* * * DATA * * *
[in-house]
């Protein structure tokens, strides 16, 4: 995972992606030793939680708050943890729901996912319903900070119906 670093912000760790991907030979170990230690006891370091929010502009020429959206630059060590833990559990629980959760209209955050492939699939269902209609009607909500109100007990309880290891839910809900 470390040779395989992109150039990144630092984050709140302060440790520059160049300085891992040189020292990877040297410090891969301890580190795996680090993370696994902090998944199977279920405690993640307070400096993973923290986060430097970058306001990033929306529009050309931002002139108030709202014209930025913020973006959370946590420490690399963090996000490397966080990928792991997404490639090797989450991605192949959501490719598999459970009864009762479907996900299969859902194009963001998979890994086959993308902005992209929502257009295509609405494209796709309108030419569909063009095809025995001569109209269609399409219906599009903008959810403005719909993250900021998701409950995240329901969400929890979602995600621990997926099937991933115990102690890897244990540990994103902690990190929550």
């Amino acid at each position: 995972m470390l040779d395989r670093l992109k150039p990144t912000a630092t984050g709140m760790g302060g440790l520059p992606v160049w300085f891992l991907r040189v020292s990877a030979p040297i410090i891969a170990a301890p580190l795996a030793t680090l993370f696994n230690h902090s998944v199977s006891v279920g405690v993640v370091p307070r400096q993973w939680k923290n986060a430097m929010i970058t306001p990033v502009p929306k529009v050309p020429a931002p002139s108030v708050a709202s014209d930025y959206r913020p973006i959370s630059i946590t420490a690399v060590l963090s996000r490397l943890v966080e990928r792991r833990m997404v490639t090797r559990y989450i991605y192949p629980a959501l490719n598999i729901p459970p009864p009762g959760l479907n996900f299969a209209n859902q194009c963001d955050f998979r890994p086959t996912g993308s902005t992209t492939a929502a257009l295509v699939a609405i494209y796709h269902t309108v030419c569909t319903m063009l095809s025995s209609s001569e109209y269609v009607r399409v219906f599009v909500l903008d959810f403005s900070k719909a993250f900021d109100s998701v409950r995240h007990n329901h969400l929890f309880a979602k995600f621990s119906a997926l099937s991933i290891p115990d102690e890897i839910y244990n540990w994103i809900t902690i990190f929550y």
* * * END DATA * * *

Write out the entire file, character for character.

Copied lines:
[in-house]
């Protein structure tokens, strides 16, 4: 995972992606030793939680708050943890729901996912319903900070119906 670093912000760790991907030979170990230690006891370091929010502009020429959206630059060590833990559990629980959760209209955050492939699939269902209609009607909500109100007990309880290891839910809900 470390040779395989992109150039990144630092984050709140302060440790520059160049300085891992040189020292990877040297410090891969301890580190795996680090993370696994902090998944199977279920405690993640307070400096993973923290986060430097970058306001990033929306529009050309931002002139108030709202014209930025913020973006959370946590420490690399963090996000490397966080990928792991997404490639090797989450991605192949959501490719598999459970009864009762479907996900299969859902194009963001998979890994086959993308902005992209929502257009295509609405494209796709309108030419569909063009095809025995001569109209269609399409219906599009903008959810403005719909993250900021998701409950995240329901969400929890979602995600621990997926099937991933115990102690890897244990540990994103902690990190929550």
């Amino acid at each position: 995972m470390l040779d395989r670093l992109k150039p990144t912000a630092t984050g709140m760790g302060g440790l520059p992606v160049w300085f891992l991907r040189v020292s990877a030979p040297i410090i891969a170990a301890p580190l795996a030793t680090l993370f696994n230690h902090s998944v199977s006891v279920g405690v993640v370091p307070r400096q993973w939680k923290n986060a430097m929010i970058t306001p990033v502009p929306k529009v050309p020429a931002p002139s108030v708050a709202s014209d930025y959206r913020p973006i959370s630059i946590t420490a690399v060590l963090s996000r490397l943890v966080e990928r792991r833990m997404v490639t090797r559990y989450i991605y192949p629980a959501l490719n598999i729901p459970p009864p009762g959760l479907n996900f299969a209209n859902q194009c963001d955050f998979r890994p086959t996912g993308s902005t992209t492939a929502a257009l295509v699939a609405i494209y796709h269902t309108v030419c569909t319903m063009l095809s025995s209609s001569e109209y269609v009607r399409v219906f599009v909500l903008d959810f403005s900070k719909a993250f900021d109100s998701v409950r995240h007990n329901h969400l929890f309880a979602k995600f621990s119906a997926l099937s991933i290891p115990d102690e890897i839910y244990n540990w994103i809900t902690i990190f929550y």